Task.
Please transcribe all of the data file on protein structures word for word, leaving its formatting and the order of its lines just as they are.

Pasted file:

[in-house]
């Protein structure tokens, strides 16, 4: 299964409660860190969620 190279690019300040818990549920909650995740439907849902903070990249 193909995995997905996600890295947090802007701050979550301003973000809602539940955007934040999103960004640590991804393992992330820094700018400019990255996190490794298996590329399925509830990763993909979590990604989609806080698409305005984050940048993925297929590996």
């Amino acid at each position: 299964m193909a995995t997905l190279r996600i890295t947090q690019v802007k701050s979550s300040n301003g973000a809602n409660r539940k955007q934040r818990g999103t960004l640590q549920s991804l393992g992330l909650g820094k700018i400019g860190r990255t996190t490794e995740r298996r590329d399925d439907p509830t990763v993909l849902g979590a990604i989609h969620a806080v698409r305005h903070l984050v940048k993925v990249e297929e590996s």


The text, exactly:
[in-house]
């Protein structure tokens, strides 16, 4: 299964409660860190969620 190279690019300040818990549920909650995740439907849902903070990249 193909995995997905996600890295947090802007701050979550301003973000809602539940955007934040999103960004640590991804393992992330820094700018400019990255996190490794298996590329399925509830990763993909979590990604989609806080698409305005984050940048993925297929590996």
């Amino acid at each position: 299964m193909a995995t997905l190279r996600i890295t947090q690019v802007k701050s979550s300040n301003g973000a809602n409660r539940k955007q934040r818990g999103t960004l640590q549920s991804l393992g992330l909650g820094k700018i400019g860190r990255t996190t490794e995740r298996r590329d399925d439907p509830t990763v993909l849902g979590a990604i989609h969620a806080v698409r305005h903070l984050v940048k993925v990249e297929e590996s």